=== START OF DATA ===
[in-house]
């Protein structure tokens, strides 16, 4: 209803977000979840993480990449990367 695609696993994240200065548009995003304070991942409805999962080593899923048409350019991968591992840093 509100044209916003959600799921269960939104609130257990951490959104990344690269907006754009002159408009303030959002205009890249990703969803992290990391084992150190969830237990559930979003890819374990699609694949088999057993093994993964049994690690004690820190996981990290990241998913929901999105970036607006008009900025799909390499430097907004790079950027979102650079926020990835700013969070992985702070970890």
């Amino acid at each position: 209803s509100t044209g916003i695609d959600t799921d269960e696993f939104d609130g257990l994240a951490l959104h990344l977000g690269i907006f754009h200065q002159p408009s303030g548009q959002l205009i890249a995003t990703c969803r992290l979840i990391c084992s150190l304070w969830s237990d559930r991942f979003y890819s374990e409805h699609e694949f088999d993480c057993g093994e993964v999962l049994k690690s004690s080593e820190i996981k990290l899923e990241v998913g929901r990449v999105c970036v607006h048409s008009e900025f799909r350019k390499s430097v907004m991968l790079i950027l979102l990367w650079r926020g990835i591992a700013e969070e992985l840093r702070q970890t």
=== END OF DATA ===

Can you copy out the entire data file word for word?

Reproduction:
[in-house]
């Protein structure tokens, strides 16, 4: 209803977000979840993480990449990367 695609696993994240200065548009995003304070991942409805999962080593899923048409350019991968591992840093 509100044209916003959600799921269960939104609130257990951490959104990344690269907006754009002159408009303030959002205009890249990703969803992290990391084992150190969830237990559930979003890819374990699609694949088999057993093994993964049994690690004690820190996981990290990241998913929901999105970036607006008009900025799909390499430097907004790079950027979102650079926020990835700013969070992985702070970890």
């Amino acid at each position: 209803s509100t044209g916003i695609d959600t799921d269960e696993f939104d609130g257990l994240a951490l959104h990344l977000g690269i907006f754009h200065q002159p408009s303030g548009q959002l205009i890249a995003t990703c969803r992290l979840i990391c084992s150190l304070w969830s237990d559930r991942f979003y890819s374990e409805h699609e694949f088999d993480c057993g093994e993964v999962l049994k690690s004690s080593e820190i996981k990290l899923e990241v998913g929901r990449v999105c970036v607006h048409s008009e900025f799909r350019k390499s430097v907004m991968l790079i950027l979102l990367w650079r926020g990835i591992a700013e969070e992985l840093r702070q970890t």